Thursday, August 9, 2012

A virtual walk through Radnor Street Cemetery - William Hooper

On the fifth day of our virtual walk through Radnor Street Cemetery we stop at the final resting place of William and Mary Hooper.

Sadly the cross has become detached from this little monument but even when it was in place this would have been quite a modest memorial.



No doubt everyone here has come across the work of this man, William Hooper, who has left an extensive photographic history of the town and surrounding villages and countryside.

Born at Windrush near Burford in 1865, William moved to Swindon and a job in the railway works in 1882.  However in 1886 he was involved in a serious accident during which his leg was so badly crushed that it later had to be amputated at the knee.



As a result of this injury Hooper was to turn what had previously been a hobby into a business.  In around 1902 he opened his studio at 2 Market Street later moving to 6 Cromwell Street where William and his wife Mary remained until he retired in 1921.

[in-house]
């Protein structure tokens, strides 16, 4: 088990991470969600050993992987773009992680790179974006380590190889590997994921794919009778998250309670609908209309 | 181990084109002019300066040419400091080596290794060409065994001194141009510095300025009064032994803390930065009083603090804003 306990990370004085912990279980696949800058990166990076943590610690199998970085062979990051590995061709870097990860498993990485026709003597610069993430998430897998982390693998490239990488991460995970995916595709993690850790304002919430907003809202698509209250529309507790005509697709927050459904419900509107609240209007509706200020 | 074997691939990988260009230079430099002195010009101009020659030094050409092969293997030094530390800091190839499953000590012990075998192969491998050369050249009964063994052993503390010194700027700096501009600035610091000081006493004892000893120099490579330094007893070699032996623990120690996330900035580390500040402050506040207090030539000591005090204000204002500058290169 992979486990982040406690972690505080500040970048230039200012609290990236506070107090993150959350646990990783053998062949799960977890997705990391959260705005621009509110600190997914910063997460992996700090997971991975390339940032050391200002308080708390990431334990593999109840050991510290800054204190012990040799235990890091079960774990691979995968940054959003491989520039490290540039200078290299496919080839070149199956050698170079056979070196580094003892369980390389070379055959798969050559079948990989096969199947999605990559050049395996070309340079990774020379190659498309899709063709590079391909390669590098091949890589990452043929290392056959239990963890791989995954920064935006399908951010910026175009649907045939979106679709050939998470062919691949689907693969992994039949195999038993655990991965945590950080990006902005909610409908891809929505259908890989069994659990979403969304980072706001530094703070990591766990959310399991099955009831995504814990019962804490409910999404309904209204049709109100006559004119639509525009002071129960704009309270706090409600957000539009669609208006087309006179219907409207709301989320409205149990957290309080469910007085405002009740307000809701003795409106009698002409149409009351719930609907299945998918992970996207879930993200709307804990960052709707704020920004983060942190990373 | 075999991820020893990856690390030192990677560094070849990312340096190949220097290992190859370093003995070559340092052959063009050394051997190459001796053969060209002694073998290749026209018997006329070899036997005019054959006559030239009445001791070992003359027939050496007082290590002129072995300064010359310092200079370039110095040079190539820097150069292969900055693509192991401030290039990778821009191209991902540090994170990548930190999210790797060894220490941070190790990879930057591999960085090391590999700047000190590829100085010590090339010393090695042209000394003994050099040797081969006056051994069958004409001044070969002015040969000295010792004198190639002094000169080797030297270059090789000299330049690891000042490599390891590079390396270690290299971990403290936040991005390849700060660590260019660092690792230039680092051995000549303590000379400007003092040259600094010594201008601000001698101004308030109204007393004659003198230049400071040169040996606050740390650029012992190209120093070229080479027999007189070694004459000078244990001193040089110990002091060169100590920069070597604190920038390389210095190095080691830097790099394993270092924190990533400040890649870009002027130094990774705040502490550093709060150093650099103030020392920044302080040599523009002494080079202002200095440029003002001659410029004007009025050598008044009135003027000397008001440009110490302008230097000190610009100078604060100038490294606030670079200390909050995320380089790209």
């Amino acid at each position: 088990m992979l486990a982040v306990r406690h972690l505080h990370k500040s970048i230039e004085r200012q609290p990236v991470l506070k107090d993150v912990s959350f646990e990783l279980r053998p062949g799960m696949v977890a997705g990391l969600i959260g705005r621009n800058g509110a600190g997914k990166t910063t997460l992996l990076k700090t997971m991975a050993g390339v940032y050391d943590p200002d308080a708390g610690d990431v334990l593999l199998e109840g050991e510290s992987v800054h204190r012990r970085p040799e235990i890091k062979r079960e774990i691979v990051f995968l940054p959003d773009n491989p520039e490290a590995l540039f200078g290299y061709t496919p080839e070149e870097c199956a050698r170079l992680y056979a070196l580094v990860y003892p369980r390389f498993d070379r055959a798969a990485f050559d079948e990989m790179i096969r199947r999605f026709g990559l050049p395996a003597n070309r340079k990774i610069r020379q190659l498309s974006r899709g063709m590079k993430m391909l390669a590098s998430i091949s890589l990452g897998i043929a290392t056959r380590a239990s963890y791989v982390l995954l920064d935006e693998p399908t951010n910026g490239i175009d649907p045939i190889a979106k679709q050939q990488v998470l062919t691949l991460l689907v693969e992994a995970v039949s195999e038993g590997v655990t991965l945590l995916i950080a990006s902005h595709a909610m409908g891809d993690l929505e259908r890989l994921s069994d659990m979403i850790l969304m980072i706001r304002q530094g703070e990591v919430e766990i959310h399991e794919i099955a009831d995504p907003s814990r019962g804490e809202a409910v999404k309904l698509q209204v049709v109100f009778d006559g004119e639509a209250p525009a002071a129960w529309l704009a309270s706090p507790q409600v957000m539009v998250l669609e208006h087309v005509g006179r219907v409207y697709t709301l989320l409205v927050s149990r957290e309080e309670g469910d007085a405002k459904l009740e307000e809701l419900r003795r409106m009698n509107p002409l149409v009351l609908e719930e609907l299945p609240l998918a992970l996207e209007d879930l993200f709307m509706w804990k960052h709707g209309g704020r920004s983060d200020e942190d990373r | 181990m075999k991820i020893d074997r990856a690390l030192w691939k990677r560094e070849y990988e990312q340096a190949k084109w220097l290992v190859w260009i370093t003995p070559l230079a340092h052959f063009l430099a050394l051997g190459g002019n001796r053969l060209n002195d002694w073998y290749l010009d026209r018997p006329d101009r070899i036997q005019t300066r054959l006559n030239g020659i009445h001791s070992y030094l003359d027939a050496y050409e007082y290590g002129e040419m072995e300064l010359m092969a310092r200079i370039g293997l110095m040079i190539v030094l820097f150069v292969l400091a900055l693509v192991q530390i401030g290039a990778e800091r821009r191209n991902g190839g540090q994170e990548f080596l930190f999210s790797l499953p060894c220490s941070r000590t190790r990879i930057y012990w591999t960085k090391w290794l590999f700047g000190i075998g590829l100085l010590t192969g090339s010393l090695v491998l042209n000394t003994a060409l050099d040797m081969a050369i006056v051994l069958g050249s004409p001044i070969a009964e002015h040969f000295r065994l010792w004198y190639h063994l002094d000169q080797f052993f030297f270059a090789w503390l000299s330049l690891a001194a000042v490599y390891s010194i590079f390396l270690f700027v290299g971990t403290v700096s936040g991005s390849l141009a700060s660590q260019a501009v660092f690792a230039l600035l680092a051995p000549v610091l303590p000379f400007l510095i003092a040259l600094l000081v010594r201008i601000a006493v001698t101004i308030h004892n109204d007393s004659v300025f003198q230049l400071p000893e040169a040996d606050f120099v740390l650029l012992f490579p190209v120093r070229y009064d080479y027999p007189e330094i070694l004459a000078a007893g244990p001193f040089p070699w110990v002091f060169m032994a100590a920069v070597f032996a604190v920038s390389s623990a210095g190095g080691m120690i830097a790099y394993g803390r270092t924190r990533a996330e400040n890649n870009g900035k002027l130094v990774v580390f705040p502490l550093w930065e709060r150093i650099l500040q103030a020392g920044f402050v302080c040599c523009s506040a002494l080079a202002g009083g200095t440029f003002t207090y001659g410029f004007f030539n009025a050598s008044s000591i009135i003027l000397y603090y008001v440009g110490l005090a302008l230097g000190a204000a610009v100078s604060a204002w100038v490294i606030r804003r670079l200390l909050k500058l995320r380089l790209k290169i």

William Hooper has left us some iconic views of local places, people and events.



The tram accident that took place at the bottom of Victoria Road in 1906.



A view of Wroughton High Street taken in 1910


And Stonehenge also snapped in 1910 with William Hooper standing in the stone circle.

William died in 1955 followed by Mary a short while later.  They are buried here with Mary’s parents.

Photographs are published courtesy of P.A. Williams and can be viewed on www.flickr.com/photos/SwindonLocal

Still plenty to see on our virtual walk - tomorrow we visit the grave of Richard Strange - cheesefactor and banker!


You might also like to read
A virtual walk through Radnor Street Cemetery - Levi Lapper Morse
A virtual walk through Radnor Street Cemetery - Frederick O'Conor
A virtual walk through Radnor Street Cemetery - continued
A virtual walk through Radnor Street Cemetery - Richard Strange
A virtual walk through Radnor Street Cemetery - the Kiddle Family
A virtual walk through Radnor Street Cemetery - Samuel Carlton
A virtual walk through Radnor Street Cemetery - Richard James Leighfield

 

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